Again, it's important to emphasize that this was not necessarily Jones' fault, but rather a byproduct of his circumstances. With veteran free-agent acquisition Will Smith and first-rounder Dominique Easley in tow, the Patriots should be able to employ a more liberal defensive end rotation in 2014. Perhaps Jones' fatigue-related lapses will decrease as well.
Still, there is another factor that is well within Jones' control. Entering his third year, it is time for Jones to diversify his arsenal of pass-rushing moves. Too often, he was stymied when his initial move (usually a swim or bull rush) fails. Though this pass against the Miami Dolphins took eons to develop, Jones could not engineer any secondary moves after several failed attempts:
Jones also relies on hesitation and stutter steps a bit more frequently than he should. Though that can sometimes work to his advantage considering his quickness, it also results in wasted motions against fundamentally sound tackles like Cleveland's Joe Thomas:
Jones clearly has more in his toolkit (as we'll see below). Every pass-rusher does have a go-to move that he uses the majority of the time, but like good starting pitchers in baseball, elite pass-rushers have second and third options that keep the opposition guessing.
Fortunately, those who criticize Jones for disappearing because of his erratic pressure are wrong. That's because Jones makes a reliable and underrated impact in another less-heralded aspect of his job description.
Underrated Against the Run
By no means is Jones a two-gapping, Wilforkian run-stuffer. However, while his pass rush has yet to approach its ceiling, opposing coaches last season took notice of his vast improvements against the run, per ESPNBoston.com's Mike Reiss:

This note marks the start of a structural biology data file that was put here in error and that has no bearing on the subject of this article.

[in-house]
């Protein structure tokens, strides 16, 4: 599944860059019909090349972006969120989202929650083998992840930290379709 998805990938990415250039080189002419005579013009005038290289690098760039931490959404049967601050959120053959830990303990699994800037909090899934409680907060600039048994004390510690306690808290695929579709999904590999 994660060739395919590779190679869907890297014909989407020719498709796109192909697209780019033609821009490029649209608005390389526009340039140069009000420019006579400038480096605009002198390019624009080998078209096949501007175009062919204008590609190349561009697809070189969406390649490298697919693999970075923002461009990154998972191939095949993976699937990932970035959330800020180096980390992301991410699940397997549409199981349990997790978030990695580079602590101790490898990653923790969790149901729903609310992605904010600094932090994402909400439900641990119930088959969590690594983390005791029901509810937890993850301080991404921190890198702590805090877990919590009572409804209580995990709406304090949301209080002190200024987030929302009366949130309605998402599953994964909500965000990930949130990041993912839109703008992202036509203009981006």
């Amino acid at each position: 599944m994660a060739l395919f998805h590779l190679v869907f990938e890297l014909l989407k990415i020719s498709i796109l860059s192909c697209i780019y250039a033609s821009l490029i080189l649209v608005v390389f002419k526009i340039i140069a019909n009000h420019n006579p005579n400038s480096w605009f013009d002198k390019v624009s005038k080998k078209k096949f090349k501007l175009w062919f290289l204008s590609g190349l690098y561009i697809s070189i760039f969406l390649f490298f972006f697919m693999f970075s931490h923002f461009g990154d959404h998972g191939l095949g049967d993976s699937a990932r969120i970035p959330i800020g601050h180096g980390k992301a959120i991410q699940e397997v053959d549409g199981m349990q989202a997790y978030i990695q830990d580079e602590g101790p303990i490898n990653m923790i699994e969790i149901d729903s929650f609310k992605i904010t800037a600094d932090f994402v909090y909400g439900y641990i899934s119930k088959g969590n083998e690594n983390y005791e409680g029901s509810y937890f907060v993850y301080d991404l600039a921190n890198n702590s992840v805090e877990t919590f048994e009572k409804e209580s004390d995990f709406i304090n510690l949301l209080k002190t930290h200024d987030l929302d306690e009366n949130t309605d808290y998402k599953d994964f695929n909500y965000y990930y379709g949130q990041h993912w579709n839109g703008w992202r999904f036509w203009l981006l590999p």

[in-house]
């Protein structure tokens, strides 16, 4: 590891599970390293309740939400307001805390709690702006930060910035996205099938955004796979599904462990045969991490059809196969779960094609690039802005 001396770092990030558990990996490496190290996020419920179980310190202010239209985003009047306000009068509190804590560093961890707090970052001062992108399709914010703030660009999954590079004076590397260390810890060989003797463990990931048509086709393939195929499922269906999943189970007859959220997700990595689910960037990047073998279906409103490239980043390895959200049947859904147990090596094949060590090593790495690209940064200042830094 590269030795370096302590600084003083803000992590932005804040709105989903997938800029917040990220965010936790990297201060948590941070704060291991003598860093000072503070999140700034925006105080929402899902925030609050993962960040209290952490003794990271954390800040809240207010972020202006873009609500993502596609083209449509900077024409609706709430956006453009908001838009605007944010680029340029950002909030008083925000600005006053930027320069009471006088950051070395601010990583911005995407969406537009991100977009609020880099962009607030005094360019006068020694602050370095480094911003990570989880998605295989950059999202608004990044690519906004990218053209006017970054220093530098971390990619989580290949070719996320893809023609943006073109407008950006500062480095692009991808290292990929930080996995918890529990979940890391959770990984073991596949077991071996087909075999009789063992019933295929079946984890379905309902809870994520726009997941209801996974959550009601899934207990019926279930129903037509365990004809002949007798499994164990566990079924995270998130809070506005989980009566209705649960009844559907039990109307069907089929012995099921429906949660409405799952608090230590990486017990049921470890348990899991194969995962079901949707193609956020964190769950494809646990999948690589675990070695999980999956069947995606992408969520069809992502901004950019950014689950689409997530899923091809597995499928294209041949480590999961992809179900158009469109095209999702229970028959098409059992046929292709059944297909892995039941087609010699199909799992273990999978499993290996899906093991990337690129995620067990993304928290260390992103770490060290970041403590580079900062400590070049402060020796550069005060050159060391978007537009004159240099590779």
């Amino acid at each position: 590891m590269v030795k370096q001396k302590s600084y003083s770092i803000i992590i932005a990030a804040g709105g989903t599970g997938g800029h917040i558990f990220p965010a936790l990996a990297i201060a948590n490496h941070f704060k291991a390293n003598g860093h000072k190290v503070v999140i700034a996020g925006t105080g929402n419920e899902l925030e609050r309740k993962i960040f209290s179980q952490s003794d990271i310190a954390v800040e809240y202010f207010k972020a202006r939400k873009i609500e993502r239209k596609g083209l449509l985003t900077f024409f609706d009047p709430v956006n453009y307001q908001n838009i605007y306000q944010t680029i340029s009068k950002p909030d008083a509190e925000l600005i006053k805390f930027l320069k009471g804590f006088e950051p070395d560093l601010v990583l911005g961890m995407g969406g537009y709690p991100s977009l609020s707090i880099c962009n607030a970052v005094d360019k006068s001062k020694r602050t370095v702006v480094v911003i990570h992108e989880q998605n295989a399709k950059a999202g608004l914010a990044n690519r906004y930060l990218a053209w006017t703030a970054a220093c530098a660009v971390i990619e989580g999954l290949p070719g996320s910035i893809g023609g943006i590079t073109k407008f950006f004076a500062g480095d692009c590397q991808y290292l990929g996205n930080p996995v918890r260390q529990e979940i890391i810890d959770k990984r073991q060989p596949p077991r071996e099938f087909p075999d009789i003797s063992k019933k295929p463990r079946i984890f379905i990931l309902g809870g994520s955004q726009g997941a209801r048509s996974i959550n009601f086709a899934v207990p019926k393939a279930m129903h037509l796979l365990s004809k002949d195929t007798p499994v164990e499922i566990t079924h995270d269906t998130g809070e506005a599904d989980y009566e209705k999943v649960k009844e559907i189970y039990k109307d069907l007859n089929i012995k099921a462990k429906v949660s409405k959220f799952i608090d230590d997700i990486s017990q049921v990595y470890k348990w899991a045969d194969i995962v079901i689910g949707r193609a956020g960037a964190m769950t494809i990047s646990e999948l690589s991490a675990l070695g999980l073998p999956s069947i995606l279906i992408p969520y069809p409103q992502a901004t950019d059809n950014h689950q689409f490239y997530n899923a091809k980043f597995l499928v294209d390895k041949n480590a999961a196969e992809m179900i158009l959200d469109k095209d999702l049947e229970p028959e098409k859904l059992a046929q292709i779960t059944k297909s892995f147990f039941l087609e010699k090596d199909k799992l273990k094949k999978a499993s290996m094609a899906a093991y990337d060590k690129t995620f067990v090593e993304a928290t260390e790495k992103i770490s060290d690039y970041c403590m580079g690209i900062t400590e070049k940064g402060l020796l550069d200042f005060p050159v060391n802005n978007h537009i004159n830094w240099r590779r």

"He can rush the passer, we all know that, but the thing that has impressed me is that he is playing the run extremely well," said Texans coach Gary Kubiak, whose team is preparing to face the Patriots on Sunday.
That might be the compliment that Jones appreciates most after saying in the offseason that one of his goals was to improve his strength, particularly in his upper body. He's now a stronger player, which has been evidenced by the way he has effectively disengaged at times after his first move was thwarted, or simply with how he sets a better edge in the running game.
The numbers support Kubiak's assertion. Evaluating Jones' run defense on both a cumulative and per-snap basis, it's undeniable that he made tremendous strides from 2012 to 2013:
|Chandler Jones Run D Progression, 2012-13|
|Total Run Defense Snaps||261||453|
|PFF Run Grade||-0.6||+2.0|
|Total Run Stops||13||35|
|Run Stop Percentage (Rank)||5.0 (27)||7.7 (11)|
|via Pro Football Focus|
Run stops refer to tackles that prevent an offensive success, as outlined here. Not only did Jones vault into the top third of 4-3 defensive ends, but he also cut down on his mistakes, missing the same number of tackles despite playing nearly 200 more run snaps.
Indeed, solely judging Jones' performance by sacks or quarterback pressures represents an incomplete assessment. The prototypical "7-technique" is generally known for its ability to rush the quarterback, but the ability to use "force technique" to set the edge and funnel runners back into the teeth of the defense is just as critical.
Here's a textbook example of that. Jones initially lost ground to the tight end blocking him but re-anchored his lower body (a critical skill for run defense) and eventually spun off the blocker to finish the play himself:
The quickness that Jones so often relies on in the passing game also comes into play here. Though the 5-technique position (head up over the tackle) does not maximize his strengths, he blew up this inside zone run by deftly sidestepping an attempted cut block:
In New England's hybrid defense, Jones will line up in three to four different spots per game. That includes outside linebacker when the Patriots shift to 3-4 personnel, a trend that could be more prevalent in 2014.
Fortunately, he has proved adept at that position as well, affording Bill Belichick even more schematic versatility. Belichick knows how to maximize his players, so rather than asking Jones to drop into coverage or contain interior gaps, he has allowed him to remain an attacking one-gapper who knifes through space to disrupt plays:
Jones has progressed as well as one could hope against the run. Now, the question is if he can make that same leap in the passing game.
Glimpses of Superstardom